Beshear: Low-Income Advocates Must Have a Voice in Utility Rate Cases

AG’s office files Kentucky Supreme Court brief in support of low-income advocates

FRANKFORT, KY. (May 31, 2019) – Attorney General Andy Beshear and his Office of Rate Intervention filed a friend-of-the-court brief with the Kentucky Supreme Court in support of low-income advocates having the ability to participate in utility rate cases.

The court case began when the state’s Public Service Commission (PSC) denied Metropolitan Housing Coalition, the Association of Community Ministries, and Community Action Council for Lexington-Fayette, Bourbon, Harrison and Nicholas Counties involvement in the recent LG&E/KU rate cases. For nearly two decades, one or more low-income advocates have been granted participation in LG&E or KU rate cases.

As attorney general, and while the case has proceeded in the lower courts, Beshear has fought to protect Kentuckians from unfair rate increases from investor-owned utilities and supported the interest of low-income advocates.

“These organizations deserve a seat at the table,” said Beshear. “They stand ready to provide expertise on how particular proposals impact low-income Kentuckians and they need to be heard.”

In April, the LG&E/KU rate cases were partially settled. The Office of the Attorney General’s efforts and other intervenors, resulted in the PSC reducing LG&E/KU’s requested increase by more than $95 million a year.

The PSC also approved increases and changes to the customer charge, which Beshear said would prove harmful to Kentucky families and make it nearly impossible for them to budget for their monthly utility payments. Beshear also expressed concern that the commission’s decisions were made without the full involvement of low-income advocates.

“We need many voices beside us as we fight to protect Kentucky families from excessive rate increases,” said Beshear.

Franklin Circuit Court initially reinstated the low-income advocates as parties to the case, before the Kentucky Court of Appeals held that Franklin Circuit Court did not have the jurisdiction to decide the matter. Following additional briefing, the Kentucky Supreme Court will render a decision on whether low-income advocates can participate in these cases moving forward.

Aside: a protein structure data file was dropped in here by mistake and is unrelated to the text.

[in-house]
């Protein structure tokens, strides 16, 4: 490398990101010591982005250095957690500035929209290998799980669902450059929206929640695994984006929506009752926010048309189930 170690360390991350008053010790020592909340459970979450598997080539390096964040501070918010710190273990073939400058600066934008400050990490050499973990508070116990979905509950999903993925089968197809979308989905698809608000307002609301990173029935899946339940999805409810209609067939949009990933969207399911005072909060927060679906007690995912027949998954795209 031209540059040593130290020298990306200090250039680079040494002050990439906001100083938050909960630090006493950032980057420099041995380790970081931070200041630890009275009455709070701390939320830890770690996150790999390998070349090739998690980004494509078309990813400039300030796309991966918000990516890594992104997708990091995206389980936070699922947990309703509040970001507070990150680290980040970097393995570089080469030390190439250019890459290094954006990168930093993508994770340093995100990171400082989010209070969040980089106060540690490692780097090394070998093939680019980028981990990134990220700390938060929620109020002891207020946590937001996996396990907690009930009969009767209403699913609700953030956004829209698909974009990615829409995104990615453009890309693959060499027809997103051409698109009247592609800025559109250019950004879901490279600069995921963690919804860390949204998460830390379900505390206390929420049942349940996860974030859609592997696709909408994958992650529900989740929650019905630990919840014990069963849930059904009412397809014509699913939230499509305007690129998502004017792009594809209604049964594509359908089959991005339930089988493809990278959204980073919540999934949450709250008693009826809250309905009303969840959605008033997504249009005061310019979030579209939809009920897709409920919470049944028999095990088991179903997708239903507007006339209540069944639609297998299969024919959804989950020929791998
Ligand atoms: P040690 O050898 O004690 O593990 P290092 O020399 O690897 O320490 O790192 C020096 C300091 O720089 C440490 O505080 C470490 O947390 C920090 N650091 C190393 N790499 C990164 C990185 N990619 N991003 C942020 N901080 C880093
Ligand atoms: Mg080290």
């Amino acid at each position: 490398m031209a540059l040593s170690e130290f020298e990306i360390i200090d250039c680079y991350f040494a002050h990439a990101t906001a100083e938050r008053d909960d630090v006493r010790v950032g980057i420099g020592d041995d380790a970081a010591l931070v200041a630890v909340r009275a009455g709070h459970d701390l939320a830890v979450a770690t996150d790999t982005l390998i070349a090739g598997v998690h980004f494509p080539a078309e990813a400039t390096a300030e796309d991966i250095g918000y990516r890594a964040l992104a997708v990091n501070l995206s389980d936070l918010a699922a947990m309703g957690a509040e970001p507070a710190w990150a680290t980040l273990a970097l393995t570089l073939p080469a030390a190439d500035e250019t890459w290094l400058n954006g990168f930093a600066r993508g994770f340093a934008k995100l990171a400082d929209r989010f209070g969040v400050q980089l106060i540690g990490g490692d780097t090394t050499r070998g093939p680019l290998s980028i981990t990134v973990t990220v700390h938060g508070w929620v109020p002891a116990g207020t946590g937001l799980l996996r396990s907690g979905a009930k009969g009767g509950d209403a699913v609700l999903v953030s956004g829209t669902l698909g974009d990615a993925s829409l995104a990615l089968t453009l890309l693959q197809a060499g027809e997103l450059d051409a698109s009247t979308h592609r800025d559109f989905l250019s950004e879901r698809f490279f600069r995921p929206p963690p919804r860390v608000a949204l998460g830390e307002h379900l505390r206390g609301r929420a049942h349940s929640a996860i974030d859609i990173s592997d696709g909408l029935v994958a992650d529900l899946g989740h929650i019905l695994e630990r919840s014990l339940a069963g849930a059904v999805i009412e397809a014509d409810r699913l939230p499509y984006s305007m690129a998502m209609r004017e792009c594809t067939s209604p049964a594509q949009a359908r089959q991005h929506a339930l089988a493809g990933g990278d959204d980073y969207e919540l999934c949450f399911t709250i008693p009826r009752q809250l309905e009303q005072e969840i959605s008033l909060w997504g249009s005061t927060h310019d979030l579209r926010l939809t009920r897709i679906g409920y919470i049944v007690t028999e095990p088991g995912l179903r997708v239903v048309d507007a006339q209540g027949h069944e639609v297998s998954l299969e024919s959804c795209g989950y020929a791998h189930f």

While the PSC is not currently required to consider affordability when making rate case decisions, Beshear has fought to change the law and sought stronger protections for utility customers before the state’s regulatory agency.

Earlier this month, based on the work of Beshear’s office, the PSC denied a requested rate increase and instead decreased current rates of Atmos Energy, saving nearly 177,000 Kentuckians in 36 counties almost $15 million annually.

The Atmos Energy case is one of five major investor-owned rate cases in which the attorney general has fought on behalf of Kentucky families in the past eight months.

The unprecedented number of cases affects Kentuckians in approximately 90 counties and could have increased annual rates by nearly $200 million. Through the attorney general’s involvement in the first four cases, Atmos Energy, LG&E, KU and Duke Energy, Kentucky families will save more than $113 million a year.

In the fifth case, involving Kentucky-American Water, hearings were held May 13-14. The attorney general has proposed a significant reduction to Kentucky-American’s proposed revenue increase and is advocating that the PSC deny the utility’s request for an annual tracker mechanism that provides for recovery of investment between rate cases, thus resulting in constant, annual rate increases.

Beshear’s Office of Rate Intervention serves as a watchdog for consumers in matters relating to health insurance, natural gas, water, sewer, electric and telephone rates. Under Kentucky law, the office is responsible for representing the interests of Kentucky consumers before governmental ratemaking agencies, concentrating on utility cases before the PSC.

Under Beshear’s administration, the office has helped Kentucky families avoid approximately $1.6 billion in proposed utility rate increases.